? divrem(1/2, 3)[2] %1 = 1/2 ? (1/2) % 3 %2 = 2 ? divrem(Mod(2,9), 3)[2] *** at top-level: divrem(Mod(2,9),3)[2 *** ^ — — — — — — -- *** forbidden division t_INTMOD \ t_INT. ? Mod(2,9) % 6 %3 = Mod(2,3)

The library syntax is `GEN `

where **divrem**(GEN x, GEN y, long v = -1)`v`

is a variable number.
Also available is `GEN `

when v is
not needed.**gdiventres**(GEN x, GEN y)

Gives the result of a lexicographic comparison between x and y (as -1, 0 or 1). This is to be interpreted in quite a wide sense: It is admissible to compare objects of different types (scalars, vectors, matrices), provided the scalars can be compared, as well as vectors/matrices of different lengths. The comparison is recursive.

In case all components are equal up to the smallest length of the operands, the more complex is considered to be larger. More precisely, the longest is the largest; when lengths are equal, we have matrix > vector > scalar. For example:

? lex([1,3], [1,2,5]) %1 = 1 ? lex([1,3], [1,3,-1]) %2 = -1 ? lex([1], [[1]]) %3 = -1 ? lex([1], [1]~) %4 = 0

The library syntax is `GEN `

.**lexcmp**(GEN x, GEN y)

Creates the maximum of x and y when they can be compared.

The library syntax is `GEN `

.**gmax**(GEN x, GEN y)

Creates the maximum of x and y when they can be compared.

The library syntax is `GEN `

.**gmax**(GEN x, GEN y)

For non-negative n, return the vector with n+1 components
[1,x,...,x^n] if `x0`

is omitted, and [x_{0}, x_{0}*x, ..., x_{0}*x^n]
otherwise.

? powers(Mod(3,17), 4) %1 = [Mod(1, 17), Mod(3, 17), Mod(9, 17), Mod(10, 17), Mod(13, 17)] ? powers(Mat([1,2;3,4]), 3) %2 = [[1, 0; 0, 1], [1, 2; 3, 4], [7, 10; 15, 22], [37, 54; 81, 118]] ? powers(3, 5, 2) %3 = [2, 6, 18, 54, 162, 486]

When n < 0, the function returns the empty vector `[]`

.

The library syntax is `GEN `

.
Also available is
**gpowers0**(GEN x, long n, GEN x0 = NULL)`GEN `

when **gpowers**(GEN x, long n)`x0`

is `NULL`

.

Shifts x componentwise left by n bits if n ≥ 0 and right by |n|
bits if n < 0. May be abbreviated as x ` << `

n or x ` >> `

(-n).
A left shift by n corresponds to multiplication by 2^n. A right shift of an
integer x by |n| corresponds to a Euclidean division of x by 2^{|n|}
with a remainder of the same sign as x, hence is not the same (in general) as
x `\`

2^n.

The library syntax is `GEN `

.**gshift**(GEN x, long n)

Multiplies x by 2^n. The difference with
`shift`

is that when n < 0, ordinary division takes place, hence for
example if x is an integer the result may be a fraction, while for shifts
Euclidean division takes place when n < 0 hence if x is an integer the result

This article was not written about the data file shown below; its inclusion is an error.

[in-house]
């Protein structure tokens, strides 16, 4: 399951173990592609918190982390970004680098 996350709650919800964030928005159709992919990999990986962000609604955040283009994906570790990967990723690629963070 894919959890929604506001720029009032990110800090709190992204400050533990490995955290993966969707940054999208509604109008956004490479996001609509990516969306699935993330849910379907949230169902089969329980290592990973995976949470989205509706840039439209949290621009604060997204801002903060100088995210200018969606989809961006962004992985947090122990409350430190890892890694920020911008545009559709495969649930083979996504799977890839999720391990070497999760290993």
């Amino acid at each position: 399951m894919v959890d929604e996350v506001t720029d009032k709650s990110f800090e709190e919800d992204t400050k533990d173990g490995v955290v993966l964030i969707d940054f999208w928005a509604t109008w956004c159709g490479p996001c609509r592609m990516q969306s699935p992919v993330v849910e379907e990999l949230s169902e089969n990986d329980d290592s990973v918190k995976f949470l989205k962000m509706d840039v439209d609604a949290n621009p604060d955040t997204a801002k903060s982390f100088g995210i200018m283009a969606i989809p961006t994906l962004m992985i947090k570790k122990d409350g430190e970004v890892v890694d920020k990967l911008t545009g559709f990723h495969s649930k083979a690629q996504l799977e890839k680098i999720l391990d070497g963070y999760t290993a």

is still an integer.

The library syntax is `GEN `

.**gmul2n**(GEN x, long n)

sign (0, 1 or -1) of x, which must be of
type integer, real or fraction; `t_QUAD`

with positive discriminants and
`t_INFINITY`

are also supported.

The library syntax is `GEN `

.**gsigne**(GEN x)

If x is a vector or a matrix, returns the largest entry of x, otherwise returns a copy of x. Error if x is empty.

If v is given, set it to the index of a largest entry (indirect maximum), when x is a vector. If x is a matrix, set v to coordinates [i,j] such that x[i,j] is a largest entry. This flag is ignored if x is not a vector or matrix.

? vecmax([10, 20, -30, 40]) %1 = 40 ? vecmax([10, 20, -30, 40], &v); v %2 = 4 ? vecmax([10, 20; -30, 40], &v); v %3 = [2, 2]

The library syntax is `GEN `

.
When v is not needed, the function **vecmax0**(GEN x, GEN *v = NULL)`GEN `

is
also available.**vecmax**(GEN x)

If x is a vector or a matrix, returns the smallest entry of x, otherwise returns a copy of x. Error if x is empty.

If v is given, set it to the index of a smallest entry (indirect minimum), when x is a vector. If x is a matrix, set v to coordinates [i,j] such that x[i,j] is a smallest entry. This is ignored if x is not a vector or matrix.

? vecmin([10, 20, -30, 40]) %1 = -30 ? vecmin([10, 20, -30, 40], &v); v %2 = 3 ? vecmin([10, 20; -30, 40], &v); v %3 = [2, 1]

The library syntax is `GEN `

.
When v is not needed, the function **vecmin0**(GEN x, GEN *v = NULL)`GEN `

is also
available.**vecmin**(GEN x)

The six
standard comparison operators ` <= `

, ` < `

, ` >= `

, ` > `

,
` == `

, ` != `

are available in GP. The result is 1 if the comparison is
true, 0 if it is false. The operator ` == `

is quite liberal : for
instance, the integer 0, a 0 polynomial, and a vector with 0 entries are all
tested equal.

The extra operator ` === `

tests whether two objects are identical and is
much stricter than ` == `

: objects of different type or length are never
identical.

For the purpose of comparison, `t_STR`

objects are compared using
the standard lexicographic order, and comparing them to objects
of a different type raises an exception.

GP accepts ` <> `

as a synonym for ` != `

. On the other hand, ` = `

is
definitely *not* a synonym for ` == `

: it is the assignment statement.

The standard boolean operators `||`

(inclusive or), `&&`

(and) and `!`

(not) are also available.